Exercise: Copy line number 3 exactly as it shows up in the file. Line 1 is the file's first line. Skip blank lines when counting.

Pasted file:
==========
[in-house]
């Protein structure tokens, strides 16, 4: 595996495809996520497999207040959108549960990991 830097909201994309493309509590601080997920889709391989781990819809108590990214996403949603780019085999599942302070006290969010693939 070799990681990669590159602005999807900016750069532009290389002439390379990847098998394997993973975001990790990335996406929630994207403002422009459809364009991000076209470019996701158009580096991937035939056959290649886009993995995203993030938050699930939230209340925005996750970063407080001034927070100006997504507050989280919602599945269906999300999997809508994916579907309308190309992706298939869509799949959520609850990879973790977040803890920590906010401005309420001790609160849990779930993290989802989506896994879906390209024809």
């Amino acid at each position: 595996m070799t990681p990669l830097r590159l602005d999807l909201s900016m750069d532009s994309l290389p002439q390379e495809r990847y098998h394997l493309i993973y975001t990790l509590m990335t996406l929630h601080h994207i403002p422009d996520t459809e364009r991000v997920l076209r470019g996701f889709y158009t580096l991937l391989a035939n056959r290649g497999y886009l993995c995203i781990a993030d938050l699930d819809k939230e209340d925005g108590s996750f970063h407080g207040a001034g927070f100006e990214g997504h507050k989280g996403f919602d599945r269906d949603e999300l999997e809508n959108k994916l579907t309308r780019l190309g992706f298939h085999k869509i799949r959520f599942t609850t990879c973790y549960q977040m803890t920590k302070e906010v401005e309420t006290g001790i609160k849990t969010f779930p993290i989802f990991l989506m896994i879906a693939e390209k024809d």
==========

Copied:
């Amino acid at each position: 595996m070799t990681p990669l830097r590159l602005d999807l909201s900016m750069d532009s994309l290389p002439q390379e495809r990847y098998h394997l493309i993973y975001t990790l509590m990335t996406l929630h601080h994207i403002p422009d996520t459809e364009r991000v997920l076209r470019g996701f889709y158009t580096l991937l391989a035939n056959r290649g497999y886009l993995c995203i781990a993030d938050l699930d819809k939230e209340d925005g108590s996750f970063h407080g207040a001034g927070f100006e990214g997504h507050k989280g996403f919602d599945r269906d949603e999300l999997e809508n959108k994916l579907t309308r780019l190309g992706f298939h085999k869509i799949r959520f599942t609850t990879c973790y549960q977040m803890t920590k302070e906010v401005e309420t006290g001790i609160k849990t969010f779930p993290i989802f990991l989506m896994i879906a693939e390209k024809d």